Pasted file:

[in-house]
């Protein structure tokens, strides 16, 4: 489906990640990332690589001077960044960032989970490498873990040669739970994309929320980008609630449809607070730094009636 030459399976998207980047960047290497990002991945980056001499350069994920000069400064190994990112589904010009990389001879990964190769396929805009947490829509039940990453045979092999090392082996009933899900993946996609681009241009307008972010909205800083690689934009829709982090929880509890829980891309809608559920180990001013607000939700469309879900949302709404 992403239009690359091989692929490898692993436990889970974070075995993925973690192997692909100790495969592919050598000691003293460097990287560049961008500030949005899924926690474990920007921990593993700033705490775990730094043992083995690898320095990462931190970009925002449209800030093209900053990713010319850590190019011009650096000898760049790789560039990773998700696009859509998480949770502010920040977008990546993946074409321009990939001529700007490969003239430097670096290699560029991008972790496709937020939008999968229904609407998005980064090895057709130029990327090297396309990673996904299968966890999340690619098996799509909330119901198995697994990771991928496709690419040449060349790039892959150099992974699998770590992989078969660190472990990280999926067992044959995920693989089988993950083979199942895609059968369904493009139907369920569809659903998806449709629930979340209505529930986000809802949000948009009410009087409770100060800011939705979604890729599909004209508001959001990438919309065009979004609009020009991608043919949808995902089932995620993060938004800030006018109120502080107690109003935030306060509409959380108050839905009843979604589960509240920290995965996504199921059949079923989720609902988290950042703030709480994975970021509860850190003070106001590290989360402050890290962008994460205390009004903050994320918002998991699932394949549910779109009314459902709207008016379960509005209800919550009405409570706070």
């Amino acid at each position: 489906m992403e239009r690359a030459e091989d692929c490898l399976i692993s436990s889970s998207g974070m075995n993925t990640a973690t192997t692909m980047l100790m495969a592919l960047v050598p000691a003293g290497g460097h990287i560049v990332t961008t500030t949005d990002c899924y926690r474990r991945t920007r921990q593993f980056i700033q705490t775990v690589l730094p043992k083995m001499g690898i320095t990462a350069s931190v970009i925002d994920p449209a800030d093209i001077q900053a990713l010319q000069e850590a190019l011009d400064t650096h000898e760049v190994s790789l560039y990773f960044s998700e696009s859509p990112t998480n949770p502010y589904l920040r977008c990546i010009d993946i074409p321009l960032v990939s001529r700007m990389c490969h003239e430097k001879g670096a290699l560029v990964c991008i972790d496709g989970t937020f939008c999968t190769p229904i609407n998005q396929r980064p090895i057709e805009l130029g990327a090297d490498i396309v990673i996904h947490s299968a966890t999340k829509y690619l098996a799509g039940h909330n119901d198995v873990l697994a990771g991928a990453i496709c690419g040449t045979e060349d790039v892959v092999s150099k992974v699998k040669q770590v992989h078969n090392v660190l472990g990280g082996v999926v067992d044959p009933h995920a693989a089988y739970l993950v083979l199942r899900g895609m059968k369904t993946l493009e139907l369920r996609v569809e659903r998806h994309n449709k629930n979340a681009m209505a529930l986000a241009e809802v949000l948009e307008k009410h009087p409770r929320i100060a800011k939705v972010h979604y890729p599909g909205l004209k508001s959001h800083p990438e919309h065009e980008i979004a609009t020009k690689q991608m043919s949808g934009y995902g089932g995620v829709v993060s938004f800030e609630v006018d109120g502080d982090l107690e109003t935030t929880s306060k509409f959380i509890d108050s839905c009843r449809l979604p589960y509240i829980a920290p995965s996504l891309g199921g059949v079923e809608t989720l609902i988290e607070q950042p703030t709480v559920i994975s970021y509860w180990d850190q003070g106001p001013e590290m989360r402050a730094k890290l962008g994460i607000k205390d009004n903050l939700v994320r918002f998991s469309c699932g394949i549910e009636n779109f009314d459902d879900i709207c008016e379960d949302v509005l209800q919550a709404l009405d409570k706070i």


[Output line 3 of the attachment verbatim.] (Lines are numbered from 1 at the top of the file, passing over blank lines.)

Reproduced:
């Amino acid at each position: 489906m992403e239009r690359a030459e091989d692929c490898l399976i692993s436990s889970s998207g974070m075995n993925t990640a973690t192997t692909m980047l100790m495969a592919l960047v050598p000691a003293g290497g460097h990287i560049v990332t961008t500030t949005d990002c899924y926690r474990r991945t920007r921990q593993f980056i700033q705490t775990v690589l730094p043992k083995m001499g690898i320095t990462a350069s931190v970009i925002d994920p449209a800030d093209i001077q900053a990713l010319q000069e850590a190019l011009d400064t650096h000898e760049v190994s790789l560039y990773f960044s998700e696009s859509p990112t998480n949770p502010y589904l920040r977008c990546i010009d993946i074409p321009l960032v990939s001529r700007m990389c490969h003239e430097k001879g670096a290699l560029v990964c991008i972790d496709g989970t937020f939008c999968t190769p229904i609407n998005q396929r980064p090895i057709e805009l130029g990327a090297d490498i396309v990673i996904h947490s299968a966890t999340k829509y690619l098996a799509g039940h909330n119901d198995v873990l697994a990771g991928a990453i496709c690419g040449t045979e060349d790039v892959v092999s150099k992974v699998k040669q770590v992989h078969n090392v660190l472990g990280g082996v999926v067992d044959p009933h995920a693989a089988y739970l993950v083979l199942r899900g895609m059968k369904t993946l493009e139907l369920r996609v569809e659903r998806h994309n449709k629930n979340a681009m209505a529930l986000a241009e809802v949000l948009e307008k009410h009087p409770r929320i100060a800011k939705v972010h979604y890729p599909g909205l004209k508001s959001h800083p990438e919309h065009e980008i979004a609009t020009k690689q991608m043919s949808g934009y995902g089932g995620v829709v993060s938004f800030e609630v006018d109120g502080d982090l107690e109003t935030t929880s306060k509409f959380i509890d108050s839905c009843r449809l979604p589960y509240i829980a920290p995965s996504l891309g199921g059949v079923e809608t989720l609902i988290e607070q950042p703030t709480v559920i994975s970021y509860w180990d850190q003070g106001p001013e590290m989360r402050a730094k890290l962008g994460i607000k205390d009004n903050l939700v994320r918002f998991s469309c699932g394949i549910e009636n779109f009314d459902d879900i709207c008016e379960d949302v509005l209800q919550a709404l009405d409570k706070i």